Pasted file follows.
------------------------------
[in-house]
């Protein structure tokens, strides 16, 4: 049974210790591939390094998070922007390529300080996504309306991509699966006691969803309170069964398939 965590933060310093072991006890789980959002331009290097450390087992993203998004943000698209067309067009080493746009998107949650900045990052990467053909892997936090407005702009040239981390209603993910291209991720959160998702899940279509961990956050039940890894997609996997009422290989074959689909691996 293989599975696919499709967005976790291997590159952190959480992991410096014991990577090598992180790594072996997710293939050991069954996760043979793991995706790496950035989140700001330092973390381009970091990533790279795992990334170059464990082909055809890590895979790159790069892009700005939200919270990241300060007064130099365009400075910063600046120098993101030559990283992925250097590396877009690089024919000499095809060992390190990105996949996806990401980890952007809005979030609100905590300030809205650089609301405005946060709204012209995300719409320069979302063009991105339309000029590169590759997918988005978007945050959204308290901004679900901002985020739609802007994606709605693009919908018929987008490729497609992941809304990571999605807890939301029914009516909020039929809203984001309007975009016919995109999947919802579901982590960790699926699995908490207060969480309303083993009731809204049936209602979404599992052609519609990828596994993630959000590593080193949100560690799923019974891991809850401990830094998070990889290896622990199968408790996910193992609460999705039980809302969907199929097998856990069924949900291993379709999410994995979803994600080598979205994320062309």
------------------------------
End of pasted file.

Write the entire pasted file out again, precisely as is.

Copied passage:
[in-house]
């Protein structure tokens, strides 16, 4: 049974210790591939390094998070922007390529300080996504309306991509699966006691969803309170069964398939 965590933060310093072991006890789980959002331009290097450390087992993203998004943000698209067309067009080493746009998107949650900045990052990467053909892997936090407005702009040239981390209603993910291209991720959160998702899940279509961990956050039940890894997609996997009422290989074959689909691996 293989599975696919499709967005976790291997590159952190959480992991410096014991990577090598992180790594072996997710293939050991069954996760043979793991995706790496950035989140700001330092973390381009970091990533790279795992990334170059464990082909055809890590895979790159790069892009700005939200919270990241300060007064130099365009400075910063600046120098993101030559990283992925250097590396877009690089024919000499095809060992390190990105996949996806990401980890952007809005979030609100905590300030809205650089609301405005946060709204012209995300719409320069979302063009991105339309000029590169590759997918988005978007945050959204308290901004679900901002985020739609802007994606709605693009919908018929987008490729497609992941809304990571999605807890939301029914009516909020039929809203984001309007975009016919995109999947919802579901982590960790699926699995908490207060969480309303083993009731809204049936209602979404599992052609519609990828596994993630959000590593080193949100560690799923019974891991809850401990830094998070990889290896622990199968408790996910193992609460999705039980809302969907199929097998856990069924949900291993379709999410994995979803994600080598979205994320062309």